Exemptions: Encrypted data; Publicly available government data; No exemption for immaterial breaches

    Illinois

    Notification: Most expedient time possible, without unreasonable delay
    Penalty: No civil or criminal penalty for failure to promptly disclose; private right of action
    Exemptions: Encrypted data; Redacted/unreadable data; Publicly available government data; No exemption for immaterial breaches

    Indiana

    Notification: Without unreasonable delay; facsimile notice
    Penalty: No civil or criminal penalty for failure to promptly disclose; no private right of action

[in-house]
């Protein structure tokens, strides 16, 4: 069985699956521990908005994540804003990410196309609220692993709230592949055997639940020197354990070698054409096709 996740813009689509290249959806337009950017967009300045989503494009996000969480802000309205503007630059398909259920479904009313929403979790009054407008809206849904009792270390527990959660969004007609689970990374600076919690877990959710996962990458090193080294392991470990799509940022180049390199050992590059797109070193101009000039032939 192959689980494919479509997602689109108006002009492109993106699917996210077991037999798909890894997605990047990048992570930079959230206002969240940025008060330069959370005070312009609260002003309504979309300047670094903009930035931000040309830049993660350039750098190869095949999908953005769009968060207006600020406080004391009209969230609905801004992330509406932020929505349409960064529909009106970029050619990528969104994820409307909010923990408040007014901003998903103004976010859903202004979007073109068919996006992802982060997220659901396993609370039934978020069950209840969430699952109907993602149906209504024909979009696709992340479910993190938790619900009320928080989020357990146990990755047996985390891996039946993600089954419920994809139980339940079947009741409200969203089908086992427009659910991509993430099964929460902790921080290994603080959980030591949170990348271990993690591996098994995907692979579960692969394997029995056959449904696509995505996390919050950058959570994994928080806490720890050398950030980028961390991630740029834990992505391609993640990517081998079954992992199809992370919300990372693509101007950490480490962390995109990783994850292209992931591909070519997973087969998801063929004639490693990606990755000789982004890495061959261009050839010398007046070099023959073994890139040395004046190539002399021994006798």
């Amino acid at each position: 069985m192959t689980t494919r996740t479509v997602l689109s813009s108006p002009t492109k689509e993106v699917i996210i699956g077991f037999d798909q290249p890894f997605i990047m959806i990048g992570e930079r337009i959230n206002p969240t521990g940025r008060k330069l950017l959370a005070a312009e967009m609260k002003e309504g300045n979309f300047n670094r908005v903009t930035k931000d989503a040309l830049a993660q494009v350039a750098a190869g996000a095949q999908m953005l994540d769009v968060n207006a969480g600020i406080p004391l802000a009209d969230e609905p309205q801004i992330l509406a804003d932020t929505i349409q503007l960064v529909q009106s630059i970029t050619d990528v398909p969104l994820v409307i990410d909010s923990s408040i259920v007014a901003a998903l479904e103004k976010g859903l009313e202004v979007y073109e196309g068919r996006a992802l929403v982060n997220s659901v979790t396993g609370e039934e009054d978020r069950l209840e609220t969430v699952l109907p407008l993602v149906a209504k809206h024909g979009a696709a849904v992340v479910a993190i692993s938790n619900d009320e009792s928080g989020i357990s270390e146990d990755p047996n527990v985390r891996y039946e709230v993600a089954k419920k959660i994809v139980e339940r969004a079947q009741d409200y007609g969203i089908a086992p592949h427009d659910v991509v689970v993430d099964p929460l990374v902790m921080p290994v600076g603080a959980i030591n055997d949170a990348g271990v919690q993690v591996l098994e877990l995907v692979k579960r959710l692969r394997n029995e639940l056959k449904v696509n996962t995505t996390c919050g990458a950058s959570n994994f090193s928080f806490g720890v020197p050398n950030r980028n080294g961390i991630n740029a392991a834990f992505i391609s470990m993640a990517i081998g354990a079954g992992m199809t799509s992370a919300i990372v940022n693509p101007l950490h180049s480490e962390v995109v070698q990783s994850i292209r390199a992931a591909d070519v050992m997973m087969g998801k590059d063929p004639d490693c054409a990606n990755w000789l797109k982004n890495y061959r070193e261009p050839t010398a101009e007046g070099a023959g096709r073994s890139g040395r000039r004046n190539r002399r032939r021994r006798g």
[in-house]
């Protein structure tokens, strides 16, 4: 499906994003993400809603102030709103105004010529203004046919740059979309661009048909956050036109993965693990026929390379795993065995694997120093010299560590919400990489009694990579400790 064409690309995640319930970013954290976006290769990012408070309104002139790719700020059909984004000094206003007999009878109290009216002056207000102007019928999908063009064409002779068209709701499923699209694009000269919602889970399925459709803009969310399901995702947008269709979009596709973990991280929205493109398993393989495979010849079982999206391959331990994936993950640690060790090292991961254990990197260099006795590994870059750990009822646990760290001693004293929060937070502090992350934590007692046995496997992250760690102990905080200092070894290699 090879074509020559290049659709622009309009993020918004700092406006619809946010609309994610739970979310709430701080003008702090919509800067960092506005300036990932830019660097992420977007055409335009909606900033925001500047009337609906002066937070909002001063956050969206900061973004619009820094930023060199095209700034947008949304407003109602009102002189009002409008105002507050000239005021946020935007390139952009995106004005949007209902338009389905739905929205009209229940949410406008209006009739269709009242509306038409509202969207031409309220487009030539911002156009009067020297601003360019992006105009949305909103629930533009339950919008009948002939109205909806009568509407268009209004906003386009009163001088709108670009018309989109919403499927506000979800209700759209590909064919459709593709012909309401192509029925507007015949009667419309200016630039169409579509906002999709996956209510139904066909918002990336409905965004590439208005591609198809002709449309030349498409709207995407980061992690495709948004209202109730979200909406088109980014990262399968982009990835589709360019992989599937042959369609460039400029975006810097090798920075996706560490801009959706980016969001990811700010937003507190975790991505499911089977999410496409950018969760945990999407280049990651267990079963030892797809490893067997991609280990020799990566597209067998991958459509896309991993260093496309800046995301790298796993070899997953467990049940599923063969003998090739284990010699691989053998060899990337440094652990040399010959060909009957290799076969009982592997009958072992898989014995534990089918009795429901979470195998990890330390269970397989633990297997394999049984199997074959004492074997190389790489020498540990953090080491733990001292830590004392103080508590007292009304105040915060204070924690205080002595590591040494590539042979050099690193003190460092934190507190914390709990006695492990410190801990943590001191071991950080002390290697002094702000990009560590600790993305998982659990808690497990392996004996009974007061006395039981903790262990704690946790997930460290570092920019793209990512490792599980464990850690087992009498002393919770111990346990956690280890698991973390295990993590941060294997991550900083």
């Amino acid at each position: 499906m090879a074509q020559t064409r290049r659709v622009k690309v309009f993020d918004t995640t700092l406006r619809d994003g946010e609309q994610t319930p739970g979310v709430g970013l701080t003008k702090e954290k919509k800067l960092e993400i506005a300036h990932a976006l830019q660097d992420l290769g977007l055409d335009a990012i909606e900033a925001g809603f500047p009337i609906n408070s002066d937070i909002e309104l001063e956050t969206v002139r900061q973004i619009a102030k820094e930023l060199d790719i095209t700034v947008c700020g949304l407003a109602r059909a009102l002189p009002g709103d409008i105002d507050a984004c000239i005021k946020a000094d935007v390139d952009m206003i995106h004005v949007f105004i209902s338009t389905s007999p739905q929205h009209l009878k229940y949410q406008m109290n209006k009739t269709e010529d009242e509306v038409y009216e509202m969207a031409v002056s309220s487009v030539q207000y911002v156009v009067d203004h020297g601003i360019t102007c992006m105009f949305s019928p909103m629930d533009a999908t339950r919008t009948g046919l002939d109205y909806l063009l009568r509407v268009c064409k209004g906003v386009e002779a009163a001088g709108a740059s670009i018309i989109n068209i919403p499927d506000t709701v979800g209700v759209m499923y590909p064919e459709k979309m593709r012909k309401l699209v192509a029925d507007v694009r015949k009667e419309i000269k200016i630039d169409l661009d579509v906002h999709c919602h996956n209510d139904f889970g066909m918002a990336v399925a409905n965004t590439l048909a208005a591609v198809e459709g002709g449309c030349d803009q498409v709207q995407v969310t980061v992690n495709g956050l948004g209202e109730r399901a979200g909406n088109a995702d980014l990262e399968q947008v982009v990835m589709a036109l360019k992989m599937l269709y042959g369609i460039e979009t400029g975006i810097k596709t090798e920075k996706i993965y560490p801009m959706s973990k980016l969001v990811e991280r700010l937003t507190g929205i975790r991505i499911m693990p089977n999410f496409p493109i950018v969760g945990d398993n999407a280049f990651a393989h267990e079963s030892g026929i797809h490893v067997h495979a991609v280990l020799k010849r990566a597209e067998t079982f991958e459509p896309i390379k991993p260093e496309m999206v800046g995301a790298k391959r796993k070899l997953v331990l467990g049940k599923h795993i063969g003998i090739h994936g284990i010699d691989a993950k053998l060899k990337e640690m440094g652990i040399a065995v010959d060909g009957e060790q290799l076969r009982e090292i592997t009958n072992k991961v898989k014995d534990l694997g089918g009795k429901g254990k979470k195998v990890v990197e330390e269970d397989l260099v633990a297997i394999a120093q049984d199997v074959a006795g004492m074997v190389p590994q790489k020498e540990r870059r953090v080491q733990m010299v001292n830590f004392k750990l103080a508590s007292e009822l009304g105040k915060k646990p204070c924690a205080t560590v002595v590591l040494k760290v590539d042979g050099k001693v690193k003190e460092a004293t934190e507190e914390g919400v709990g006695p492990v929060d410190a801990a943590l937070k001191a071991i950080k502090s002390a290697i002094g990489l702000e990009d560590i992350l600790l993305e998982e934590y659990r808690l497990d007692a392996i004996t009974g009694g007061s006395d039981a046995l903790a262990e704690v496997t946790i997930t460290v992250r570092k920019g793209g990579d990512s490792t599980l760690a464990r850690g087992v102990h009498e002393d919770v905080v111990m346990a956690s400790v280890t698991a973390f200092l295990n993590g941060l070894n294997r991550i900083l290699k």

Exemptions: Encrypted data; Publicly available government data; Compromised portable electronic device if password to the device has not been compromised; No exemption for immaterial breaches

PCI DSS only a partial solution

Protecting personal data has long been a concern of credit card companies, which have combined resources to form the PCI Security Standards Council, which is concerned with making sure merchants of all stripes are responsible for meeting certain data protection standards.

The standards set forth by the council cover six large principles, and a total of 12 requirements to meet those principles as part of an effective security plan. The six principles are as follows:

  1. Build and maintain a secure network: First, a properly secure network should have a firewall that protects cardholder data, and any default passwords included by the network security vendor must be changed.

  2. Protect cardholder data: Any stored customer data must be protected, along with encrypting said data when it is transmitted across public networks.